📝 By the way, Woolf was often intentional about her punctuation; her purpose was to capture the long-winded, wandering style of our thinking processes. This is sometimes called ‘stream of consciousness’ writing – many early 20th-century writers like Woolf, James Joyce, and Samuel Beckett experimented with this style.
I will introduce my own punctuation in this sentence just to clarify its meaning for you here:
And it was then too (in that chill and windy way, as she began to paint), that there forced themselves upon her other things: her own inadequacy, her insignificance, keeping house for her father off the Brompton Road, etc ...
She has been painting her picture in a ‘chill and windy way’ or part of the garden. This physical coldness reminds her of the psychological coldness she feels about herself: ‘her own inadequacy, her insignificance, keeping house for her father off the Brompton Road’ (a comfortable, settled neighbourhood in London, at some distance from the excitement of the city centre).
Furthermore, Lily feels a strong attraction for the kind of life that Mrs Ramsay lives at the heart of her family. In fact, she describes it as being ‘in love with all this’. But the feeling, though strong, is very vague and uncertain. She feels half-ashamed of it, and ends up judging it as ‘absurd, … impossible’. Lily is certain at this moment that she will never marry or have children like Mrs Ramsay and so should not long (desire deeply) so strongly for something that is so improbable (not likely to happen).
📘 So now she laid her brushes neatly in the box, side by side, and said to William Bankes:
“It suddenly gets cold. The sun seems to give less heat,” she said, looking about her, for it was bright enough, the grass still a soft deep green, the house starred in its greenery with purple passion flowers, and rooks dropping cool cries from the high blue. But something moved, flashed, turned a silver wing in the air. It was September after all, the middle of September, and past six in the evening. So off they strolled down the garden in the usual direction, past the tennis lawn, past the pampas grass, to that break in the thick hedge, guarded by red hot pokers like brasiers of clear burning coal, between which the blue waters of the bay looked bluer than ever.– Virginia Woolf, ‘To The Lighthouse’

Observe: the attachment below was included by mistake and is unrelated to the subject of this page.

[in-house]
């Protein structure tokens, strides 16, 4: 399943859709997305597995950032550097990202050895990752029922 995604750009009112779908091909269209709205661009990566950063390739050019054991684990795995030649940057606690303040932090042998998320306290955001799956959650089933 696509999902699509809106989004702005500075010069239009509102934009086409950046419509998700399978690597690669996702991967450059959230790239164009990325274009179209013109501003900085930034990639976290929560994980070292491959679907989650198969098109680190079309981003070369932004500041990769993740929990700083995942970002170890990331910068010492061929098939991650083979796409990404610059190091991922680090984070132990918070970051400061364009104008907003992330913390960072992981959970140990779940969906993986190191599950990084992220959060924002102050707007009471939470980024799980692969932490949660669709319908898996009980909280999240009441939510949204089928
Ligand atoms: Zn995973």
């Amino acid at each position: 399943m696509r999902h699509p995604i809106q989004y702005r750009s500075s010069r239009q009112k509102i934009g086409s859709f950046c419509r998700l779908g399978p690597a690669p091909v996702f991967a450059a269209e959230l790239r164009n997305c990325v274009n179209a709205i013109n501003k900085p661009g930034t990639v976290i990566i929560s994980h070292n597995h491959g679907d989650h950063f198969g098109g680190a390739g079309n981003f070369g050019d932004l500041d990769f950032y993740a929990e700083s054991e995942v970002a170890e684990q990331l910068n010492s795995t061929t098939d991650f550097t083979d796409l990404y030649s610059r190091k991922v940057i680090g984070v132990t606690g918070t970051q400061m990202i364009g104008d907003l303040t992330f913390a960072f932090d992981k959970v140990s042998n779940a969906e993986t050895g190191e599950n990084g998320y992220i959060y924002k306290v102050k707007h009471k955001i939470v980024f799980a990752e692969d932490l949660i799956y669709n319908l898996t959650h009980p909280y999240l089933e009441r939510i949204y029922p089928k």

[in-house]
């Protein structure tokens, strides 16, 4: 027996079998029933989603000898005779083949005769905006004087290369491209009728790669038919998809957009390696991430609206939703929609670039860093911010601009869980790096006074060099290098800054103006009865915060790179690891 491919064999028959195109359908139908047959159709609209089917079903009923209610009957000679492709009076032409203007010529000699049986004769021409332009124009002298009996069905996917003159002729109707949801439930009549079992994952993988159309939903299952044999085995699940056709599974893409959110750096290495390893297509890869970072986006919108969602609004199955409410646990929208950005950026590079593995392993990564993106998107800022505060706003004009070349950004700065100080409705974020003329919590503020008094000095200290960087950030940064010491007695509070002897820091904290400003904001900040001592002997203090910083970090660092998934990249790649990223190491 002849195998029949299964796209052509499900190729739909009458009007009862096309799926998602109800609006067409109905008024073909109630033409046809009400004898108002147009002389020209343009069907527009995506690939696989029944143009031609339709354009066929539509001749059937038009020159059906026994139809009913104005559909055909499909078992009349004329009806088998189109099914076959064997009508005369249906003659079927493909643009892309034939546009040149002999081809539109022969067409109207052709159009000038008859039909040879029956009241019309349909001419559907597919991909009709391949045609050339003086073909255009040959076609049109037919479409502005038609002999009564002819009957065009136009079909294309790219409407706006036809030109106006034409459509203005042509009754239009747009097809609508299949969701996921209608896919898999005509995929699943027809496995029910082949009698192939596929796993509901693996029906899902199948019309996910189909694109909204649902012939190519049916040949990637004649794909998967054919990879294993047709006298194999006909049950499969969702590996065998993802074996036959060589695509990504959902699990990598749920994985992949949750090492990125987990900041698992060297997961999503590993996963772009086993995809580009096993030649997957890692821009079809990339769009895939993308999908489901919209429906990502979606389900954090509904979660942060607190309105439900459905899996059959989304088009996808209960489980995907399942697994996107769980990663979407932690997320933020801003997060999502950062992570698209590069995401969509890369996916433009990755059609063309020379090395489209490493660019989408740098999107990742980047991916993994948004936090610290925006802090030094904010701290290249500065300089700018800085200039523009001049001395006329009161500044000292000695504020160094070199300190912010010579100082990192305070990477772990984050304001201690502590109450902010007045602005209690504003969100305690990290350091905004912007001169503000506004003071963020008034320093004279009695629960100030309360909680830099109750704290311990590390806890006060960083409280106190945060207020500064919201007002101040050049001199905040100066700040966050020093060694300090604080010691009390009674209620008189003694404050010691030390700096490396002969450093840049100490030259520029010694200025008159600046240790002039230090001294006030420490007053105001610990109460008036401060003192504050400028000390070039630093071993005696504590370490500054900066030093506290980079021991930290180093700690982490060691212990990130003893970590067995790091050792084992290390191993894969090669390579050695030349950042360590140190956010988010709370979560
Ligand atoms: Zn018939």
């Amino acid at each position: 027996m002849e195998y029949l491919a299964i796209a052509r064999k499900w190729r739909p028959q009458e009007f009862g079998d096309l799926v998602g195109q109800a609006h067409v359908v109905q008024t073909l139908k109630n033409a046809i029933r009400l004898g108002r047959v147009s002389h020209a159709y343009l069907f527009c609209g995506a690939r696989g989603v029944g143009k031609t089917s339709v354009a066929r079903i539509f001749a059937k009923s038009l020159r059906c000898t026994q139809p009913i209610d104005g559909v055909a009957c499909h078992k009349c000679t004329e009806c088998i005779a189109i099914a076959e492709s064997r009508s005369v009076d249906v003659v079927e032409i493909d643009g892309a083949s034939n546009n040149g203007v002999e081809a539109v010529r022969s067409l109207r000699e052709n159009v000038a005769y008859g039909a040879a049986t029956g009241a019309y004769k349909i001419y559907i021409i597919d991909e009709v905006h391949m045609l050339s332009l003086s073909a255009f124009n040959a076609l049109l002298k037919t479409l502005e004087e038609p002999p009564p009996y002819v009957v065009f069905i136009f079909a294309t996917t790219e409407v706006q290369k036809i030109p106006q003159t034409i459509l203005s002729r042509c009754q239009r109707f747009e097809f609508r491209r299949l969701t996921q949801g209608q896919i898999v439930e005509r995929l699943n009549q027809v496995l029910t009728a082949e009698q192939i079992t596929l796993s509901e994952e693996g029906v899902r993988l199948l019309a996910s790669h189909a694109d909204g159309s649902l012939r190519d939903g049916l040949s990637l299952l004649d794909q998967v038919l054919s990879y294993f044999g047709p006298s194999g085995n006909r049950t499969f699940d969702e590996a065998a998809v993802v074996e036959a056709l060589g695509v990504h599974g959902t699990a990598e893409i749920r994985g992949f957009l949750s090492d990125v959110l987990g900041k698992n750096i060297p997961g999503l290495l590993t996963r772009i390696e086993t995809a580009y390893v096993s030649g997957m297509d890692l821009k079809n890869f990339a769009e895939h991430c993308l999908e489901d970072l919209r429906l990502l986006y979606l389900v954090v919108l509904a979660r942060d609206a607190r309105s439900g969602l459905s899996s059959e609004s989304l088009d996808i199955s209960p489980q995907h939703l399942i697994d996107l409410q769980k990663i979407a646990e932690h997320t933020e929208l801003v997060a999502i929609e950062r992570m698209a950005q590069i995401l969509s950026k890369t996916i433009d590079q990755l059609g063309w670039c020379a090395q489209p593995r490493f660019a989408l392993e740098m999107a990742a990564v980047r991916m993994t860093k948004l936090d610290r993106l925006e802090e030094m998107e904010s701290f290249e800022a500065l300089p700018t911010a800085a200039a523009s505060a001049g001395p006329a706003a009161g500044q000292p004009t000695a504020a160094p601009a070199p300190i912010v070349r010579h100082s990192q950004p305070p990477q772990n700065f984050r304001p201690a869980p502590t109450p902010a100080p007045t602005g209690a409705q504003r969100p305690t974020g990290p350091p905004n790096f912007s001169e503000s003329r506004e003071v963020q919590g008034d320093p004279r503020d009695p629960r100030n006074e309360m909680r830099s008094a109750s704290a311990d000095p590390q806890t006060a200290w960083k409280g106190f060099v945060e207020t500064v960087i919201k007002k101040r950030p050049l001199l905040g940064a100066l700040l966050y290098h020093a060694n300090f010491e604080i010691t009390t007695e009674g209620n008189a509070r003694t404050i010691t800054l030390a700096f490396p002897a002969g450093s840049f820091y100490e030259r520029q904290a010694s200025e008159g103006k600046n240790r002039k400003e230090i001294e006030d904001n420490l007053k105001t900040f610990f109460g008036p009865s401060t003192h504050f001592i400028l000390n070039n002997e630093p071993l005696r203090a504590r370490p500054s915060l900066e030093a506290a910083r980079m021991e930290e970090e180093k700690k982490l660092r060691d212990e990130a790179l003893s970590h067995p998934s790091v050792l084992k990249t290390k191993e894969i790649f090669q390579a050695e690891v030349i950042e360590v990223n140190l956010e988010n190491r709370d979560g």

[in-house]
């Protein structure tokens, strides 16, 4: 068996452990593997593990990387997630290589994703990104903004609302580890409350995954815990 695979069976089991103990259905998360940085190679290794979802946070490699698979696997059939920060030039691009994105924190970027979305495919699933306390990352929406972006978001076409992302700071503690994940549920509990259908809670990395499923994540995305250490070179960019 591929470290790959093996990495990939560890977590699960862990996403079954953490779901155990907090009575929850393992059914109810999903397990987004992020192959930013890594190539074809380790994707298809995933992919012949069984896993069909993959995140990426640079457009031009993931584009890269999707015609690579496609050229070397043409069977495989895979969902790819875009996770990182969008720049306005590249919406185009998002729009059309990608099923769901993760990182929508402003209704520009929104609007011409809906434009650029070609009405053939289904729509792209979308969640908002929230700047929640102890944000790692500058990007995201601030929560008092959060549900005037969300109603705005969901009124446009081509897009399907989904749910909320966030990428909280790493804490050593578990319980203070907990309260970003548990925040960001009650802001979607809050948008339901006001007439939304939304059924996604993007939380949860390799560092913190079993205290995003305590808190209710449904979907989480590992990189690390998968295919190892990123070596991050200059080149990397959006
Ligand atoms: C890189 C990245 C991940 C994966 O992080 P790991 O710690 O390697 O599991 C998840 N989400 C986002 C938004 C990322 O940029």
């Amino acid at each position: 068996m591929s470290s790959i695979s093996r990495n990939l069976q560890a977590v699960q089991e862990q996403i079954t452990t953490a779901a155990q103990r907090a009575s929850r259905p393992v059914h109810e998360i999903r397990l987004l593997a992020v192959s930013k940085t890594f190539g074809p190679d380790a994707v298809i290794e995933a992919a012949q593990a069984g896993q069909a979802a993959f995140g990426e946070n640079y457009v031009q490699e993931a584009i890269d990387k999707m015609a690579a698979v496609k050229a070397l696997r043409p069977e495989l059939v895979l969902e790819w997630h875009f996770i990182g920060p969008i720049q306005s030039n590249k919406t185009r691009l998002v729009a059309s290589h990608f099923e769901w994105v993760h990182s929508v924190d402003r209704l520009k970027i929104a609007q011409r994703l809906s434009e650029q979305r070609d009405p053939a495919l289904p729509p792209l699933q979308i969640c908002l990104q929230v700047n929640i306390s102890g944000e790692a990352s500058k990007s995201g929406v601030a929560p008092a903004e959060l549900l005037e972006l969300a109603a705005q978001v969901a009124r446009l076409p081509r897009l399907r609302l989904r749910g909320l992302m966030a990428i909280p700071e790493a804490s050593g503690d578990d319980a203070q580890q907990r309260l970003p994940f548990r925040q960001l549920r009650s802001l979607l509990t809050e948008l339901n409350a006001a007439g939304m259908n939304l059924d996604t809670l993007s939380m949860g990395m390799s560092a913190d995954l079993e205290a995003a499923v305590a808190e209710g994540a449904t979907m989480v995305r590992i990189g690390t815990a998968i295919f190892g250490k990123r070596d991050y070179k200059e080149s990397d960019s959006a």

This last passage begins with Lily interrupting her own thoughts with a few spoken words directed to William Bankes. Bankes is another friend of the Ramsay family and has met Lily while walking about in the garden.
✍️ The speech here – simple as it is – also has an effect on the readers.
It is as if the spell of the internal life (thoughts, feelings, motivations, etc.) is suddenly broken and we are brought down to reality in one go: ‘it was bright enough … it was September after all …’ (emphases my own here). These following descriptions of the colours of the grass, flowers, and sky all ground us (cause us to feel settled again) in the present moment, in what is actually happening around Lily as much as within her.
The paragraph draws to a close with the two friends walking (‘strolled’) down the garden towards the sea – ‘the blue waters of the bay looked bluer than ever’. Some new words here include greenery (the green or fresh quality of plants, etc.), rooks (a kind of black garden bird that is common in Britain and Ireland), hedge (a long barrier made of bushes or shrubs, usually found as a boundary marker between different fields), pampas grass (a feathery and ornamental garden grass), red hot pokers (a kind of flower with a red flower atop a straight stalk), and brasiers (iron containers used to burn charcoal or other solid fuel for cooking, heating, or cultural rites).
📝 One last observation: notice how Virginia Woolf uses descriptions that remind us of birds and flying.
She writes of the quickness of ‘that moment’s flight’, of the ‘rooks dropping cool cries from the high blue’, and then she introduces a whole new sentence: 📘 ‘But something moved, flashed, turned a silver wing in the air.’ This last line captures the feeling of a sudden chill in the air that we often feel on a September evening (in the northern hemisphere); and Virginia Woolf makes use of her bird-like description to observe that that same chilling moment has ‘a silver wing’.
✍️ This last line is a perfect example of Woolf’s gift for imagery and capturing moments when there is a sudden change in the environment, externally or internally.
What a remarkable passage that is! I hope you have enjoyed reading through it as much as I have enjoyed parsing it (breaking it into smaller sections as to analyse it) and reflecting on it.
It also offers you a small sample of Virginia Woolf’s writing and may show you whether you might like to read more of her works eventually. I personally admire her style very much: although it is a bit complex at times, it is so full of deep insights on how human minds and hearts work in everyday moments.
Till next time, happy reading! 📚